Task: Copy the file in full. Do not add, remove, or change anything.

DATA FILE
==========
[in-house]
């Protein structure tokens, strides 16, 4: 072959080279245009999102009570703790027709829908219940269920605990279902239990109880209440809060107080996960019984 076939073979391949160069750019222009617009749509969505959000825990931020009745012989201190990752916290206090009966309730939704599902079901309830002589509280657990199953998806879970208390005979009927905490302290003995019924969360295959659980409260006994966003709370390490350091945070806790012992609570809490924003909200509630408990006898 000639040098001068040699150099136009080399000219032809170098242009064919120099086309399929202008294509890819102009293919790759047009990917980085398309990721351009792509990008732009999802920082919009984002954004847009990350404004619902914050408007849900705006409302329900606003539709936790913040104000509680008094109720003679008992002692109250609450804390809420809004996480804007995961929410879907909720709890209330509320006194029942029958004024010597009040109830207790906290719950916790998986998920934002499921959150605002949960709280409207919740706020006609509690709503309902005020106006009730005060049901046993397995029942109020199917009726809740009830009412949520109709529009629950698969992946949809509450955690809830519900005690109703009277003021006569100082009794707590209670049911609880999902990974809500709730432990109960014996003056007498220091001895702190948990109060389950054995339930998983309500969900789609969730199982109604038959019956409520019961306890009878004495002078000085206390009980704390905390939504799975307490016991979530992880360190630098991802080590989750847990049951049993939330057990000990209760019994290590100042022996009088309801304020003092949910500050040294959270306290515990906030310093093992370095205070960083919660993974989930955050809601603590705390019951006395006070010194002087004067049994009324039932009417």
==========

[in-house]
């Protein structure tokens, strides 16, 4: 072959080279245009999102009570703790027709829908219940269920605990279902239990109880209440809060107080996960019984 076939073979391949160069750019222009617009749509969505959000825990931020009745012989201190990752916290206090009966309730939704599902079901309830002589509280657990199953998806879970208390005979009927905490302290003995019924969360295959659980409260006994966003709370390490350091945070806790012992609570809490924003909200509630408990006898 000639040098001068040699150099136009080399000219032809170098242009064919120099086309399929202008294509890819102009293919790759047009990917980085398309990721351009792509990008732009999802920082919009984002954004847009990350404004619902914050408007849900705006409302329900606003539709936790913040104000509680008094109720003679008992002692109250609450804390809420809004996480804007995961929410879907909720709890209330509320006194029942029958004024010597009040109830207790906290719950916790998986998920934002499921959150605002949960709280409207919740706020006609509690709503309902005020106006009730005060049901046993397995029942109020199917009726809740009830009412949520109709529009629950698969992946949809509450955690809830519900005690109703009277003021006569100082009794707590209670049911609880999902990974809500709730432990109960014996003056007498220091001895702190948990109060389950054995339930998983309500969900789609969730199982109604038959019956409520019961306890009878004495002078000085206390009980704390905390939504799975307490016991979530992880360190630098991802080590989750847990049951049993939330057990000990209760019994290590100042022996009088309801304020003092949910500050040294959270306290515990906030310093093992370095205070960083919660993974989930955050809601603590705390019951006395006070010194002087004067049994009324039932009417």